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News Wrap: Italy’s far-right party shut out from power

In our Wednesday news wrap, Italian Premier Giuseppe Conte unveiled a governing coalition that shuts out the far-right League party. Conte met with the Italian president to present his new cabinet, which unites his populist Five Star Movement with the center-left Democratic party. Also, Afghanistan's government voiced new concerns about a potential peace deal between the U.S. and the Taliban.

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  • Judy Woodruff:

    In the day's other news: Tropical Storm Fernand has come ashore in Northeastern Mexico, and is now moving inland.

    It struck a sparsely populated area north of La Pesca today with winds of 40 miles an hour and 18 inches of rain. Forecasters said that it will stay south of the Texas border and dissipate by tomorrow.

    In Britain, lawmakers have dealt Prime Minister Boris Johnson a stinging blow over Brexit. The House of Commons voted today to block the country from leaving the European Union without a formal agreement. In turn, Johnson is warning that he will call a snap election for mid-October, two weeks before the Brexit deadline.

    We will have a report from London right after the news summary.

    In Italy, Premier Giuseppe Conte unveiled a new governing coalition that shuts the hard-right League Party out of power. Conte met with the Italian president to present his cabinet. It unites his populist Five Star Movement with the center-left Democratic Party. Conte's original coalition collapsed when the League Party withdrew, in a failed bid to force new elections.

    The government of Afghanistan voiced new concerns today about a potential peace deal between the U.S. and the Taliban. An adviser to President Ashraf Ghani cautioned against withdrawing U.S. troops too quickly, with the insurgent Taliban at its strongest since the 2001 U.S. invasion.

    But, in Brussels, the NATO secretary-general tried to allay fears of a hasty pullout.

  • Jens Stoltenberg:

    We will not leave too early, but our aim is not to stay in Afghanistan forever. Our aim is to make sure that Afghanistan never again creates the platform for threats, for planning, for organizing, for funding terrorist attacks against our countries.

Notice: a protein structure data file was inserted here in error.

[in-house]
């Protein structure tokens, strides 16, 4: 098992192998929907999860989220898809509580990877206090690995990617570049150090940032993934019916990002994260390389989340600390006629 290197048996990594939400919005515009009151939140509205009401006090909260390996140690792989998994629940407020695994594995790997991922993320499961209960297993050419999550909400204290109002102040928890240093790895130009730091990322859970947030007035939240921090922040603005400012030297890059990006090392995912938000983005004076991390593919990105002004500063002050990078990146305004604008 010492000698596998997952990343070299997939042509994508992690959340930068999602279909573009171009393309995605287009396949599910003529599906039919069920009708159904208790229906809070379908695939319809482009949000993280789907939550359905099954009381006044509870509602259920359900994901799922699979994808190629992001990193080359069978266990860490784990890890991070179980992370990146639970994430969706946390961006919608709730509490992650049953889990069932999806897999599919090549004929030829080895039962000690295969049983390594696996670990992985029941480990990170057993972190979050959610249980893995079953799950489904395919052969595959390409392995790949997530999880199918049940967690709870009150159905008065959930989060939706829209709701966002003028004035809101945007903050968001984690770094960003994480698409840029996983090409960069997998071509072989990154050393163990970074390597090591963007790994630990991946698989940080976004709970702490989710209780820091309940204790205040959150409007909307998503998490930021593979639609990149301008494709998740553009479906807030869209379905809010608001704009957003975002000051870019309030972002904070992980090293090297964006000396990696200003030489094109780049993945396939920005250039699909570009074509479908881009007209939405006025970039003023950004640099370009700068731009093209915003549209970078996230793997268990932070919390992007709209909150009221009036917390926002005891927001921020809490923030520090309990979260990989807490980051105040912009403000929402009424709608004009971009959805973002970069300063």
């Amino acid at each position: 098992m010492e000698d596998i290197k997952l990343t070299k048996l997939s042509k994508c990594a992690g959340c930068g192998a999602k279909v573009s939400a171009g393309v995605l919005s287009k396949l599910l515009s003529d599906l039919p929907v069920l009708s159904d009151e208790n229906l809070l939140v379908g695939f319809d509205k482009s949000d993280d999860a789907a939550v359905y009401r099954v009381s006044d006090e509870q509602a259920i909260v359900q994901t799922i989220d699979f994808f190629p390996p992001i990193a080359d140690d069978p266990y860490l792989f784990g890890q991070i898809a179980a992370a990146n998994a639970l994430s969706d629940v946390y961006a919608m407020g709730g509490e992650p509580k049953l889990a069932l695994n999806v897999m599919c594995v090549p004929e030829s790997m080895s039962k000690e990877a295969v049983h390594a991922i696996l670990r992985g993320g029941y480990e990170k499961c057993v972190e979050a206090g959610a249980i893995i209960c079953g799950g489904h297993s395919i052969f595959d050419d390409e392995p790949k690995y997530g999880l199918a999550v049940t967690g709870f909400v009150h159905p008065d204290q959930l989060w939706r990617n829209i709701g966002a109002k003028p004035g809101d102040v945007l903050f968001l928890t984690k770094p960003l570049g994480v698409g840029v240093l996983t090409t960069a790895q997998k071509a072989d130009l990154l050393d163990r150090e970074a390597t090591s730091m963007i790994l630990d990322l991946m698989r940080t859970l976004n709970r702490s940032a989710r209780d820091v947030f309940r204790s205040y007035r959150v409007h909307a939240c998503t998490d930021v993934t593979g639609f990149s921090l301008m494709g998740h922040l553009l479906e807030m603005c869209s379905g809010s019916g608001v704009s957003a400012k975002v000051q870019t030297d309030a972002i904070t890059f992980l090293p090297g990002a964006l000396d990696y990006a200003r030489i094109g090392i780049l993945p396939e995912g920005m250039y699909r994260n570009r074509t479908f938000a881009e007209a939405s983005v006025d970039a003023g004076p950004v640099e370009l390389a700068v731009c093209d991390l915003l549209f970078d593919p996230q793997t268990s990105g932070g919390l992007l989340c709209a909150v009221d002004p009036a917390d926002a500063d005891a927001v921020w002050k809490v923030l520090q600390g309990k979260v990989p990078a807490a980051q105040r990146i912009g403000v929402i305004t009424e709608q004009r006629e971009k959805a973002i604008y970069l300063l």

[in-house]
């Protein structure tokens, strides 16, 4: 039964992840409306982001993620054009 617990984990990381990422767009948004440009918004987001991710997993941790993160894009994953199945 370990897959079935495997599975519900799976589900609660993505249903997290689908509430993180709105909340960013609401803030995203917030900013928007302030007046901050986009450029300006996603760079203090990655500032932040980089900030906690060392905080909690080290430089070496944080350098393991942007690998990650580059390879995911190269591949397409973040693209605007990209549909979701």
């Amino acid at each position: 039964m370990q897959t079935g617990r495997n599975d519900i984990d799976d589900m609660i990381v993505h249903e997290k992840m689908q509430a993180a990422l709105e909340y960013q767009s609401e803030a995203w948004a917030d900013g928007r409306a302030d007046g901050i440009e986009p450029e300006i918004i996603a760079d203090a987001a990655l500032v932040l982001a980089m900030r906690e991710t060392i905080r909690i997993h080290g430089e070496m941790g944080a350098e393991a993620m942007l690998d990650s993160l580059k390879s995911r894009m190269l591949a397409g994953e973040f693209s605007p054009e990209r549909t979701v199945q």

• Judy Woodruff:

    NATO has about a 20,000 troops in Afghanistan, including some 14,000 Americans. The draft peace agreement calls for 5,000 of those U.S. troops to leave shortly after a final deal.

    Back in this country, a government watchdog says migrant children separated from their parents last year have shown post-traumatic stress and other mental health issues. They included heightened fear and feelings of abandonment. The report comes from the inspector general at the U.S. Department of Health and Human Services. It is based on interviews with about 100 mental health clinicians who dealt with the affected children.

    The Pentagon has diverted $3.6 billion away from military construction funds to build 175 miles of a wall on the U.S. southern border. The move effectively de-funds a total of 127 projects, including some military schools and day care.

    Defense Secretary Mark Esper announced it late Tuesday, and President Trump said today that it's part of his declaration of a national emergency along the border.

  • President Donald Trump:

    The secretary of defense spoke with members of Congress and explained it to them. And I think he felt very good about it. He feels it's a national security problem. I do too. It is. When you have thousands of people trying to rush our country, I think that's national security.

  • Judy Woodruff:

    A number of congressional Democrats condemned the funding shift.

    Texas Congressman Bill Flores today became the latest Republican to announce he's retiring from the U.S. House of Representatives. Flores is in his fifth term, and is now the 15th GOP Congress member not seeking reelection and the fifth from the state of Texas. That is ahead of the pace at this point in the 2018 election cycle, when a total of 34 House Republicans retired.

    Michigan will be the first state in the nation to ban sales of flavored nicotine vaping products. Democratic Governor Gretchen Whitmer ordered the move today. She said e-cigarette makers are using candy flavors and misleading ads to, in her words, hook children on nicotine.

    YouTube has agreed to pay $170 million over charges that it collected personal data on children without parental consent. The Federal Trade Commission and New York state say that the company used the data to target kids with advertising. Under the settlement, YouTube also agrees to limit its data collection.

    And on Wall Street, gains in technology stocks fueled a rally. The Dow Jones industrial average gained 237 points to close at 26355. The Nasdaq rose 102 points, and the S&P 500 added 31.

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